Birdie Time: 10th Hole – 361 Yard Par 4 – RCP has two driveable par four, the 6th and this opening hole on the back nine. On a calm day, the line is a 275 yard poke straight over the horseshoe bunker on the left side of the fairway which will tumble towards the front of the green. Into the prevailing wind it is wise to stay right of the bunker, while downwind you'll want to take a line over the left edge of the horseshoe bunker. The angle of the green sets up best for an approach from the right, so if you don't have the juice to take a rip at the green then laying up short of the two fairway bunkers on the right will leave you a wedge to the flag and a great chance to stuff an approach shot close. Whether you are trying to drive the green or lay back, the 10th is a great opportunity to card a birdie to start the second nine.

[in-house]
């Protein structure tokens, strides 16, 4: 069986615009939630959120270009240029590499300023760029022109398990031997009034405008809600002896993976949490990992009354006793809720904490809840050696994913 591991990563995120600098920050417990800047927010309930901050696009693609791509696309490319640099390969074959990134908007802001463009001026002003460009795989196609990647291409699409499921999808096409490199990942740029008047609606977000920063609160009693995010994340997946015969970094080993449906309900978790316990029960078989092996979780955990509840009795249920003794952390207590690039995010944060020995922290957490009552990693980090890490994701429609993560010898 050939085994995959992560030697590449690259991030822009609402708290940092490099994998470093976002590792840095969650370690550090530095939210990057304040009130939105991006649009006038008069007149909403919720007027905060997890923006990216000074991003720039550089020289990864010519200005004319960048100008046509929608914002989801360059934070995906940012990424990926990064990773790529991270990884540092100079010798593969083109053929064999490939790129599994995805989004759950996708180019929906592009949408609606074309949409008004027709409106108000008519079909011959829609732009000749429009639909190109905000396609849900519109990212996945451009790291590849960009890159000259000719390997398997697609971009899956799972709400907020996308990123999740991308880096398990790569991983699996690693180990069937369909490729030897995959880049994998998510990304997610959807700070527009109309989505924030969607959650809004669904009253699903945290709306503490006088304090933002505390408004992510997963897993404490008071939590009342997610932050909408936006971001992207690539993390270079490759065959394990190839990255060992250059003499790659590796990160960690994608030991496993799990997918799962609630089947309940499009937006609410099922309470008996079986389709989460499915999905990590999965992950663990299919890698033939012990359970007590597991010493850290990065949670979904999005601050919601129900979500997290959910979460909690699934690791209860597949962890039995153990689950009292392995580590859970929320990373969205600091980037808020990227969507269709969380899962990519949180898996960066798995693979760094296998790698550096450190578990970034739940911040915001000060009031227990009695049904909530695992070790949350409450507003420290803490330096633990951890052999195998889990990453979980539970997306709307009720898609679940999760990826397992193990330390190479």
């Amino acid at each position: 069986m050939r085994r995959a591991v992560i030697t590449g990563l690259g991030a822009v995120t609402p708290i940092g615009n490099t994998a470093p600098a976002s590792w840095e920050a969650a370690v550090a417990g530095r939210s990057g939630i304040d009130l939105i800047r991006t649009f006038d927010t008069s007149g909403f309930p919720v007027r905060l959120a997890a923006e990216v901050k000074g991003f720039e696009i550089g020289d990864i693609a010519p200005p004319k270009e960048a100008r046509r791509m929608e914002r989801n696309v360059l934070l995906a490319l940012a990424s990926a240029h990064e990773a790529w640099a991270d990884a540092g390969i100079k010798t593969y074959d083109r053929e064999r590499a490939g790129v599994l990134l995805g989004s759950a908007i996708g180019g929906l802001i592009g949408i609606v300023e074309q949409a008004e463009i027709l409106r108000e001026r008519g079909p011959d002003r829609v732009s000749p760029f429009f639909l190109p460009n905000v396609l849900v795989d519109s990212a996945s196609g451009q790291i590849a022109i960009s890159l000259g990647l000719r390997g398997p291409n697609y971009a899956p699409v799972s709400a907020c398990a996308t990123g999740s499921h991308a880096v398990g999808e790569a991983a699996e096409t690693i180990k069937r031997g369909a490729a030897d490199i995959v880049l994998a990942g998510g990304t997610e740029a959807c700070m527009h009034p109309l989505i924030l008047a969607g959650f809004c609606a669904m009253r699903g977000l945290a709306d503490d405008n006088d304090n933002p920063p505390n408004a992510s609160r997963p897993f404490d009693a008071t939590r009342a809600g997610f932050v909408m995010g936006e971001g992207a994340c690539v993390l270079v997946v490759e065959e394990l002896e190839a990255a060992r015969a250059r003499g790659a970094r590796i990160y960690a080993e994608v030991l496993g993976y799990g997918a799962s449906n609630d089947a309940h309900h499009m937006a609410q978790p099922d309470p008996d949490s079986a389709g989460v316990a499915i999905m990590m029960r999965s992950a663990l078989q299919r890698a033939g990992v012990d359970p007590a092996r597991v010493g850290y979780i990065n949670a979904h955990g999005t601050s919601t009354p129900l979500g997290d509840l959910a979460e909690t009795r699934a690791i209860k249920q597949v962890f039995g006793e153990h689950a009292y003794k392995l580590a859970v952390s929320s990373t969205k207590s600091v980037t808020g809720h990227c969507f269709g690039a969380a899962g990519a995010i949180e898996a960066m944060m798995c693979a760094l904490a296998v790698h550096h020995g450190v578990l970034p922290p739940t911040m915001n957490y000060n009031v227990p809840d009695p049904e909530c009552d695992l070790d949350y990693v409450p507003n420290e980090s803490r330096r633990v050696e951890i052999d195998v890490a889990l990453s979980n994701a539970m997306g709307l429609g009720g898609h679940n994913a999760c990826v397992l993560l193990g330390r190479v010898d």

Bogey Beware: 15th Hole – 476 Yard Par 4 – Starting with the 12th hole and its challenging length combined with its crazy undulated green, the closing stretch of holes at Deal are notorious for their difficulty. Of all those holes though, the long and strong 15th stands as perhaps the most difficult par of all of them. The fairway looks like the sea during a storm with flat lies being more difficult to find than an Arsenal jersey on the wall of a Tottenham pub. A carry of 260 yards will be required to clear the fairway bunker on the right and find the fairway that maxes out at 28 yards wide. From there you'll be faced with a long approach shot, from an unlevel lie, to a green with edge slopes that are difficult to consistently account for with a non-scoring club in your hand. There is no hiding from this hole, you just have to take it straight on and hope to minimize the damage.